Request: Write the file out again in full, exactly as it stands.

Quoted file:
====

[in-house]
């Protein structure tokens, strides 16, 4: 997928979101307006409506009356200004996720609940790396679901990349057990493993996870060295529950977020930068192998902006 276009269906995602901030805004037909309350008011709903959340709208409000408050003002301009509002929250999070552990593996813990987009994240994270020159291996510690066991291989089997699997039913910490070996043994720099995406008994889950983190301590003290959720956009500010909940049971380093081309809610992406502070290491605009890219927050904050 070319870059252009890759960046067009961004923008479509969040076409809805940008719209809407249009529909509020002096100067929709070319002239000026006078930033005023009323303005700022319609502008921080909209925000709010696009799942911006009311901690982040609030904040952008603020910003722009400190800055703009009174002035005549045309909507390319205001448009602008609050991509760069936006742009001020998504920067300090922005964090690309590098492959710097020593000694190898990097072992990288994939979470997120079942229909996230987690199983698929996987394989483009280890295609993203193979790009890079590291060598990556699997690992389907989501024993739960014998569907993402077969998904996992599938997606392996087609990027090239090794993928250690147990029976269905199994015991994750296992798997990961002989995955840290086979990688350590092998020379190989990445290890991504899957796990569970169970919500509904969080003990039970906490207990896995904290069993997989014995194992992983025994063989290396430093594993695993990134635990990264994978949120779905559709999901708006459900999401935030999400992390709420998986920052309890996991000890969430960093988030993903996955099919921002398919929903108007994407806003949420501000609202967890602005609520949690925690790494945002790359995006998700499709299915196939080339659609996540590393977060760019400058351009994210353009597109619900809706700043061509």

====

[in-house]
């Protein structure tokens, strides 16, 4: 997928979101307006409506009356200004996720609940790396679901990349057990493993996870060295529950977020930068192998902006 276009269906995602901030805004037909309350008011709903959340709208409000408050003002301009509002929250999070552990593996813990987009994240994270020159291996510690066991291989089997699997039913910490070996043994720099995406008994889950983190301590003290959720956009500010909940049971380093081309809610992406502070290491605009890219927050904050 070319870059252009890759960046067009961004923008479509969040076409809805940008719209809407249009529909509020002096100067929709070319002239000026006078930033005023009323303005700022319609502008921080909209925000709010696009799942911006009311901690982040609030904040952008603020910003722009400190800055703009009174002035005549045309909507390319205001448009602008609050991509760069936006742009001020998504920067300090922005964090690309590098492959710097020593000694190898990097072992990288994939979470997120079942229909996230987690199983698929996987394989483009280890295609993203193979790009890079590291060598990556699997690992389907989501024993739960014998569907993402077969998904996992599938997606392996087609990027090239090794993928250690147990029976269905199994015991994750296992798997990961002989995955840290086979990688350590092998020379190989990445290890991504899957796990569970169970919500509904969080003990039970906490207990896995904290069993997989014995194992992983025994063989290396430093594993695993990134635990990264994978949120779905559709999901708006459900999401935030999400992390709420998986920052309890996991000890969430960093988030993903996955099919921002398919929903108007994407806003949420501000609202967890602005609520949690925690790494945002790359995006998700499709299915196939080339659609996540590393977060760019400058351009994210353009597109619900809706700043061509």